Spermatogonial stem cells replicate and produce sperm throughout adult life, while oocyte precursors complete all of their mitotic cell divisions during fetal development and primary oocytes are arrested in meiosis at birth. Because many more rounds of cell division occur in spermatogenesis than in oogenesis, the incidence of germline mutations, and particularly of single base substitutions, is higher in sperm than in ova (Crow, 2000). Most single base substitutions occur roughly four or five times more frequently in sperm than in eggs, and the incidence of these mutations increases modestly with paternal age. Against this background, a handful of diseases, known as paternal age effect (PAE) diseases, stand out. PAE diseases, of which achondroplasia is the most common and best known, have several unusual features. Almost all (more than 95%) of the new mutations that cause these diseases occur in sperm; the incidence of these diseases increases significantly with paternal age, such that the fathers of affected patients are on average several years older than the fathers of unaffected babies in the same populations; and the genes underlying these diseases have unusually high apparent mutation rates. The mutations that cause PAE diseases are dominant, gain of function mutations in genes related to the RAS signal transduction pathway. Achondroplasia is due to mutations in fibroblast growth factor receptor 3 gene (FGFR3), while Costello syndrome, another PAE disease, is caused by mutations in the HRAS proto-oncogene.
Anne Goriely and Andrew Wilkie have marshaled evidence in favor of the hypothesis that the epidemiologic features of PAE diseases are due to positive selection of spermatogonial stem cells (Goriely and Wilkie, 2012). Spermatogonial stem cells, like other stem cells, normally divide asymmetrically. One daughter cell retains the stem cell phenotype while the other differentiates, undergoes several rounds of cell division, and ultimately gives rise to spermatocytes. Spermatogonial, or germline, selection is thought to result from mutations that cause the stem cells to undergo occasional symmetrical division. Symmetrical cell division produces two daughter stem cells and thus would increase the frequency of these mutations in the stem cell population and, ultimately, the frequency of affected sperm (Crow, 2012). Spermatogonial stem cells replicate about 23 times a year, so these cells undergo many hundreds of rounds of replication during a man’s adult life. Even a small selective advantage could lead to a large increase in the abundance of mutations in the testes and sperm of older men.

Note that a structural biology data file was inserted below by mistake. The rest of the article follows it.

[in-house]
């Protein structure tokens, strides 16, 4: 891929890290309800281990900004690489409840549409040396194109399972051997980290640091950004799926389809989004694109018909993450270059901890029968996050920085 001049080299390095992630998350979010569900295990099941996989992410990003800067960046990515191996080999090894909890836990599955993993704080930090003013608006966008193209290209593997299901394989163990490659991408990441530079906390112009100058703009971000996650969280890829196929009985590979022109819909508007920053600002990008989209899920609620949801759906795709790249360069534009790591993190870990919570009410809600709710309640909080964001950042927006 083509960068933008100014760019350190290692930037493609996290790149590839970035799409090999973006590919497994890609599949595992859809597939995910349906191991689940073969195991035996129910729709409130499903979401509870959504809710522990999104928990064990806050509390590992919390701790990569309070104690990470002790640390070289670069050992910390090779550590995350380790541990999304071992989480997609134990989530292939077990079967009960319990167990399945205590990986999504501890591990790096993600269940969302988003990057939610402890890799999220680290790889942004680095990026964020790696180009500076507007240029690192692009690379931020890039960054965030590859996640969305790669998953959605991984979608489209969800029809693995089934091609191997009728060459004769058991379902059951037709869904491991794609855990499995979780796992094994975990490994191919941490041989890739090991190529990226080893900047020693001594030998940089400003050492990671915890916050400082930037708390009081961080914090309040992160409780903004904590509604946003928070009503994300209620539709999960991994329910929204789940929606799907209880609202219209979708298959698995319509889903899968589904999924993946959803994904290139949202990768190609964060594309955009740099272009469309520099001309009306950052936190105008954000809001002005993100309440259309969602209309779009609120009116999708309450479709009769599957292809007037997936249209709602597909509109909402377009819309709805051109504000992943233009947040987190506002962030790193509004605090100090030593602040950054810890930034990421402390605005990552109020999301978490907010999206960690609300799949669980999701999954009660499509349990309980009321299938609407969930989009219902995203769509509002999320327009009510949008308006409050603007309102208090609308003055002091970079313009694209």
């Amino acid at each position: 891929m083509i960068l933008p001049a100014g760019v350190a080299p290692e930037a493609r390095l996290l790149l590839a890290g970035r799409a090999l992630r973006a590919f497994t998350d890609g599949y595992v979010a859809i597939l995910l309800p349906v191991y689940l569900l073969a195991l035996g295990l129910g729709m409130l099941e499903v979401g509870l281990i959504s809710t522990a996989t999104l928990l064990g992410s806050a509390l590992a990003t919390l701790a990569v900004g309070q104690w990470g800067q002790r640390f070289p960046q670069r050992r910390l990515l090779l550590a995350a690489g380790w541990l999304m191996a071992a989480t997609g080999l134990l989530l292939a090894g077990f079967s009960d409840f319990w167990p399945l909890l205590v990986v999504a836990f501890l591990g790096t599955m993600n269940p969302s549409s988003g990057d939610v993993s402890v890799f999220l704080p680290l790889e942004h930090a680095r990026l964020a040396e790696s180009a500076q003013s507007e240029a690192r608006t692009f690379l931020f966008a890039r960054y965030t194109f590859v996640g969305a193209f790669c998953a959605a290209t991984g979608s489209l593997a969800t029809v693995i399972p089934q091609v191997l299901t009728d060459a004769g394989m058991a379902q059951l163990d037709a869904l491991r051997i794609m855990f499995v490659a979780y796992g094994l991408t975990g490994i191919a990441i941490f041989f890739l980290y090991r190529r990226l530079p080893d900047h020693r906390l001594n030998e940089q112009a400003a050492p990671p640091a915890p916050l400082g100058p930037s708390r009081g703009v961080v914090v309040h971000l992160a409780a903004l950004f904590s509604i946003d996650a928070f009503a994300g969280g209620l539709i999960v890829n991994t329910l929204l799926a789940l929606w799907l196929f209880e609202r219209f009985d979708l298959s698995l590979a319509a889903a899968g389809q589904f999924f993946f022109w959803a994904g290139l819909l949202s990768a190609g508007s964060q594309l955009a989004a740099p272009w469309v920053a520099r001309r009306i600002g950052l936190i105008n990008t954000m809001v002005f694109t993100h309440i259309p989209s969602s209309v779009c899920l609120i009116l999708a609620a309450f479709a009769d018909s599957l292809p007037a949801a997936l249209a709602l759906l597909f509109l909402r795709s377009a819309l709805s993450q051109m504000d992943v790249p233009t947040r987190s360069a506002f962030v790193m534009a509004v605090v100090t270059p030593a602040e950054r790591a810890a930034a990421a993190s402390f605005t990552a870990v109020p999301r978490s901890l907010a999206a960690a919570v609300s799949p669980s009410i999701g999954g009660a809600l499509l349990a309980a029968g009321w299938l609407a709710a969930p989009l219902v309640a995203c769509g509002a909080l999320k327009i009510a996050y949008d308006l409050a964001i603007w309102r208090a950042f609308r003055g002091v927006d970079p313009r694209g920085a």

Several recently published studies have provided strong support for the hypothesis of germline selection. In one heroic study, Deepali Shindi, Dominik Emer, and their colleagues determined the spatial distribution of the most common achondroplasia-associated FGFR3 mutation in 192 tissue samples taken from the testis of an unaffected 80 year old man (Shinde et al., 2013). The mutations were not distributed randomly throughout the testis but rather were concentrated in a few discrete areas. Ninety-five percent of the mutations were found in 27% of the testis. The distribution of FGFR3 mutations could not be accounted for by a high mutation rate but was best fit by a model in which affected spermatogonial stem cells had a proliferative advantage over unaffected cells. Computer simulations suggest that only a small probability of symmetric cell division, on the order of 1%, would be sufficient to account for the distribution of FGFR3 mutations.